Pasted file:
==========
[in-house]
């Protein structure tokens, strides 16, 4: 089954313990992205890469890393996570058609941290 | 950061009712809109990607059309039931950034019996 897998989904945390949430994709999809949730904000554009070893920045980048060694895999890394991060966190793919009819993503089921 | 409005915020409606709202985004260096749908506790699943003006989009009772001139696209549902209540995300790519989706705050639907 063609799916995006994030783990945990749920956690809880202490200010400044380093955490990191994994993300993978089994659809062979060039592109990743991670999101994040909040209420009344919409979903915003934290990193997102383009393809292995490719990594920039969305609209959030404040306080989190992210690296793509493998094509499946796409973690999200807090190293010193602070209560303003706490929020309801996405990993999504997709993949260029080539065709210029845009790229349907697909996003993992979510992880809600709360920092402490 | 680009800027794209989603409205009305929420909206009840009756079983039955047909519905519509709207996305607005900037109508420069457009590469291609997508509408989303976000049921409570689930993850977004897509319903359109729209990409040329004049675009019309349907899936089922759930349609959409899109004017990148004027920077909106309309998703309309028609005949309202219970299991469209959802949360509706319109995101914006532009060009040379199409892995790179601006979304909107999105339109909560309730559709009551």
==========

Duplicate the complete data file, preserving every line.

[in-house]
């Protein structure tokens, strides 16, 4: 089954313990992205890469890393996570058609941290 | 950061009712809109990607059309039931950034019996 897998989904945390949430994709999809949730904000554009070893920045980048060694895999890394991060966190793919009819993503089921 | 409005915020409606709202985004260096749908506790699943003006989009009772001139696209549902209540995300790519989706705050639907 063609799916995006994030783990945990749920956690809880202490200010400044380093955490990191994994993300993978089994659809062979060039592109990743991670999101994040909040209420009344919409979903915003934290990193997102383009393809292995490719990594920039969305609209959030404040306080989190992210690296793509493998094509499946796409973690999200807090190293010193602070209560303003706490929020309801996405990993999504997709993949260029080539065709210029845009790229349907697909996003993992979510992880809600709360920092402490 | 680009800027794209989603409205009305929420909206009840009756079983039955047909519905519509709207996305607005900037109508420069457009590469291609997508509408989303976000049921409570689930993850977004897509319903359109729209990409040329004049675009019309349907899936089922759930349609959409899109004017990148004027920077909106309309998703309309028609005949309202219970299991469209959802949360509706319109995101914006532009060009040379199409892995790179601006979304909107999105339109909560309730559709009551």